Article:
“Jared Goff is a Ram at this moment,” Snead said when asked whether Goff would be on the roster in 2021. “It’s way too early to speculate the future. That’s a beautiful mystery.”
“Jared Goff, he’s a Ram right now,” said Snead, who was asked repeatedly about Goff’s status moving forward during an hourlong videoconference with reporters Tuesday. “So what’s the date? January 26th. That’s a fact. That’s obvious.”
However, Goff, the No. 1 draft pick in 2016, has been plagued by turnover issues the past two seasons as the Rams’ offense has faded from a juggernaut in McVay’s first two seasons to an average unit.
This season, the Rams finished 10-6 and in second place in the NFC West.
In 15 games, Goff passed for 3,952 yards and 20 touchdowns with 13 interceptions.
Since 2019, Goff ranks second in the NFL with 38 turnovers.
After a run to Super Bowl LIII and before the 2019 season, the Rams signed Goff to a four-year, $134 million contract that included $110 million guaranteed. Four seasons remain on the deal.
The Rams would face significant dead-money charges — $65.2 million — if they were to move on from Goff this offseason. Trading him would result in a $22.2 million dead-money charge, according to OverTheCap.com.
“Moving on from Jared Goff, that’s … the money we’ve invested in him, that’s not easy to overcome,” said Snead, who added later that “anything can be done” in a cap-based system.
Sean McDermott says ‘there is still a gap’ between Buffalo Bills, Kansas City Chiefs
BUFFALO, N.Y. — Two days after the Buffalo Bills were knocked out of the postseason by the Kansas City Chiefs, coach Sean McDermott reflected on what work his team has left to do before it’s ready to beat the two-time defending AFC champions.
Sunday night’s 38-24 loss was the Bills’ second loss to Kansas City this season after falling 26-17 in Week 6. The Chiefs controlled a majority of that AFC Championship Game and McDermott admitted after the game that Kansas City will be Buffalo’s “measuring stick” heading into the offseason.
“There is still a gap in terms of where we are and where we are. It’s not just one answer that solves that problem,” McDermott said. “We all have to, starting with me, we all have to continue asking ourselves the hard questions of the what ifs, and the whys and the hows. We as a staff have to get better and improve, we have to improve our roster, we have to improve our operation and what we do.”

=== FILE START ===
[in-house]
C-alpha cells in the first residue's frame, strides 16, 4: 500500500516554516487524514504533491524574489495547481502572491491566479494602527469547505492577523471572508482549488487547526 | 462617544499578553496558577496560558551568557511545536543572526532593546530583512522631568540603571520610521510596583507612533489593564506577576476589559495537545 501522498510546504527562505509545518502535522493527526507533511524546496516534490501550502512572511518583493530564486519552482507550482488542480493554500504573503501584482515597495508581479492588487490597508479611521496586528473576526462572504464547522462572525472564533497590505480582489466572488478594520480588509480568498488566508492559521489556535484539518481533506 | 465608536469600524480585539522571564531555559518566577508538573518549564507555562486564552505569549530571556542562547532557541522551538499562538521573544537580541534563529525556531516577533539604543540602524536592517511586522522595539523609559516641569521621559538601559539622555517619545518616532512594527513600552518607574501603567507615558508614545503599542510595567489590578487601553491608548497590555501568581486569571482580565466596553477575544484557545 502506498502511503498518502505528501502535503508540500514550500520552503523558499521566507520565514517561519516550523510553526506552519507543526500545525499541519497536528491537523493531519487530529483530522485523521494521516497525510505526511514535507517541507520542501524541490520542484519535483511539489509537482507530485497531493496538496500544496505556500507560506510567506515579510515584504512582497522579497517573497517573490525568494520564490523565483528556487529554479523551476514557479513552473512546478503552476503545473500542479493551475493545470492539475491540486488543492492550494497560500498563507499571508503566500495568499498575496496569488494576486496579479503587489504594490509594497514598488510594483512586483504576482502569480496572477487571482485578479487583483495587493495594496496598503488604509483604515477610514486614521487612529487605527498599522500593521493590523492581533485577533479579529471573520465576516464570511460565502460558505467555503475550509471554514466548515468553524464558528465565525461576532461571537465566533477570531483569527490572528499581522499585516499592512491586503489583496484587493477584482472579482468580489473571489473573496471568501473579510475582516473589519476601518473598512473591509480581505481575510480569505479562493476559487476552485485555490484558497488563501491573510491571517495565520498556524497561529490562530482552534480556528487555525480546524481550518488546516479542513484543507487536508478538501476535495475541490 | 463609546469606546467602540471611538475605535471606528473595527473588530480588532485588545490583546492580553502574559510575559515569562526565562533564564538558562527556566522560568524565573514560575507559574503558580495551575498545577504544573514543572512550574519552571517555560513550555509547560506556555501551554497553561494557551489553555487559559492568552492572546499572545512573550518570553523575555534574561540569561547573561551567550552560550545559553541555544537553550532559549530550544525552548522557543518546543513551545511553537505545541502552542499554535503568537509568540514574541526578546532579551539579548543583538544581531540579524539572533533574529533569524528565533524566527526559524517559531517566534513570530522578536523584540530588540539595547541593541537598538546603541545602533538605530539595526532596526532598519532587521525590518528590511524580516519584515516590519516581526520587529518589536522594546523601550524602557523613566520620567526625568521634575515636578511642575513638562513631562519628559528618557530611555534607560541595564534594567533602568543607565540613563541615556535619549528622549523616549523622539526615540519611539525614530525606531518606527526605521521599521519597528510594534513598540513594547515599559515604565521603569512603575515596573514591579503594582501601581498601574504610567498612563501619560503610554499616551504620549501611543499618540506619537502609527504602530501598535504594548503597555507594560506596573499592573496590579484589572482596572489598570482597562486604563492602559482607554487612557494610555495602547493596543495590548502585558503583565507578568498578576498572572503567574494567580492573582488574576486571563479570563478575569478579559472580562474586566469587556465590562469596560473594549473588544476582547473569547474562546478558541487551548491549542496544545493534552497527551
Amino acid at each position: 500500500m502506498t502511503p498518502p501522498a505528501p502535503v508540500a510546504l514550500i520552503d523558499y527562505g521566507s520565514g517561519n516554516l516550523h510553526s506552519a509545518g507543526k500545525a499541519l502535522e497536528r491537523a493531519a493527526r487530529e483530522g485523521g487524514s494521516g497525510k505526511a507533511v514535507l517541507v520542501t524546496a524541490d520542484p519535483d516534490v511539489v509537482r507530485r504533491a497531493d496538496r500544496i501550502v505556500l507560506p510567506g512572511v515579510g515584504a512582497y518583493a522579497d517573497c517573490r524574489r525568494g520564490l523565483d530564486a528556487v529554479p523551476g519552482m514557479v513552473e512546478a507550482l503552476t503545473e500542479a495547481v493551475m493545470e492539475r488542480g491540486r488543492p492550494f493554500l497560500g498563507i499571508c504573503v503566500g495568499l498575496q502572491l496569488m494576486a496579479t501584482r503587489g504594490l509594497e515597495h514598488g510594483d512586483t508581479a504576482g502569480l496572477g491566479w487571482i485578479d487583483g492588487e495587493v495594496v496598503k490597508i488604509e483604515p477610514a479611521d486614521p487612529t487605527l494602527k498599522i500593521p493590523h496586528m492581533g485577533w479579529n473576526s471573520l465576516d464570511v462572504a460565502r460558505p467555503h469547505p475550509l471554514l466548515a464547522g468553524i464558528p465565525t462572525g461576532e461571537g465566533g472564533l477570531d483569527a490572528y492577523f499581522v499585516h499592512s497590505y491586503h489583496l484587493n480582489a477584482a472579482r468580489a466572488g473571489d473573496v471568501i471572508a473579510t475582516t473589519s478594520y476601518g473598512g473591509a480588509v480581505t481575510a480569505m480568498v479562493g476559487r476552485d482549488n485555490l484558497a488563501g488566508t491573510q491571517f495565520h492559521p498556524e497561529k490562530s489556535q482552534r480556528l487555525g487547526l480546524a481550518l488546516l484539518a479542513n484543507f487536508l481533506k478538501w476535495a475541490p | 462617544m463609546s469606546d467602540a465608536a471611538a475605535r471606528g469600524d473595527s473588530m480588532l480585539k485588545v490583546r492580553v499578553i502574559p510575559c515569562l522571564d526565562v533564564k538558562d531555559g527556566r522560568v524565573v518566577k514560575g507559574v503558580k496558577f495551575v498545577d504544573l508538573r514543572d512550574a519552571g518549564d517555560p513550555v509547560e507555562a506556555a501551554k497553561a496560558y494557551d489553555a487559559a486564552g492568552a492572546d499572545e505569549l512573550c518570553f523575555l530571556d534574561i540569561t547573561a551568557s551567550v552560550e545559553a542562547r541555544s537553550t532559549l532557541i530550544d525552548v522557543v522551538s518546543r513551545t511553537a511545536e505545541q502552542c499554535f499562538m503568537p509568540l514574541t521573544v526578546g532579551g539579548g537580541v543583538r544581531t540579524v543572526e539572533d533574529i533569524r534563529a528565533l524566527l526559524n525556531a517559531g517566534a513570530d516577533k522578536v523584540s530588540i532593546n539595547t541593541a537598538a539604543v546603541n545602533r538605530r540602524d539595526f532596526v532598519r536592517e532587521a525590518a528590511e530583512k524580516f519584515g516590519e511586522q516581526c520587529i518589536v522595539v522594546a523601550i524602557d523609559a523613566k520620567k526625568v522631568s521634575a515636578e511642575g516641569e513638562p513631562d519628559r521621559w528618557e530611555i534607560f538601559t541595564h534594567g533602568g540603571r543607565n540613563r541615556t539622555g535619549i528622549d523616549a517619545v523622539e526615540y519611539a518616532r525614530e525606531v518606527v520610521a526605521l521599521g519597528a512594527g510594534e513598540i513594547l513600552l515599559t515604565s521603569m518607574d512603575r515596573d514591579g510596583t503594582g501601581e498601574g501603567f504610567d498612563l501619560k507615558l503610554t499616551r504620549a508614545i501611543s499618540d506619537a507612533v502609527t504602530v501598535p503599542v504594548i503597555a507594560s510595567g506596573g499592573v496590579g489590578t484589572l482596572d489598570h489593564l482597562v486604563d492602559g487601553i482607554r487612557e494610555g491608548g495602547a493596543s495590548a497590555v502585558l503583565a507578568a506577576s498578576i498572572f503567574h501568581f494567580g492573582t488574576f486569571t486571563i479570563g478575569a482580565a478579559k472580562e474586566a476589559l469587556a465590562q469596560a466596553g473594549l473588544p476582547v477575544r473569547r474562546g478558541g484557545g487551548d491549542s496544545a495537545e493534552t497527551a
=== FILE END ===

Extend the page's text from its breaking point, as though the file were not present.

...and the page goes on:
The Bills went 13-3 and won the AFC East this season for the first time since 1995, and won their first playoff games since the turn of the century, beating the Indianapolis Colts and Baltimore Ravens in the wild card and divisional rounds, respectively.
It was the best of McDermott’s four seasons with the Bills, three of which have resulted in playoff berths after the franchise spent 17 straight seasons without one.
But it still didn’t match his former mentor, Andy Reid, who led the Chiefs to a 14-2 record in his 8th season with the team.
“They’re in year 8 and we’re in year 4,” McDermott said. “But that’s a little bit of a feel for how long they’ve been building their program and where we are. There’s a lot that we’ve improved on in terms of what’s gotten us to where we are.”
McDermott said it’s too early to pinpoint exactly which areas the Bills need to improve this offseason but that he and his staff are already working on finding them. He did say Buffalo needs to run the ball better after finishing 20th in the NFL in rushing this season, and also that it “absolutely” needs to improve defensively. After finishing the 2018 and 2019 season as the league’s second and third-best defense in terms of yards allowed per game, the Bills dipped to 14th in 2020.
There will also likely be an emphasis on adding more overall team speed — especially after witnessing what the Chiefs were able to do Sunday night. Kansas City had plays of 50 and 71 yards against the Bills, which did not go unnoticed by McDermott.
“I think the speed element showed up on the field the other night,” he said. “I don’t think it takes a coach to realize that. Speed and size, that’s what this game is — speed, size and physicality.”
One area the Bills won’t have to worry much about this offseason is at quarterback, where Josh Allen looks like one of the league’s brightest young stars. Allen set single-season franchise records in every major passing category and was selected to his first Pro Bowl this season.
Allen said he believes he’s proven that the Bills made the right decision to trade up to select him in the 2018 draft and McDermott said his development is a reflection of the franchise’s current standing.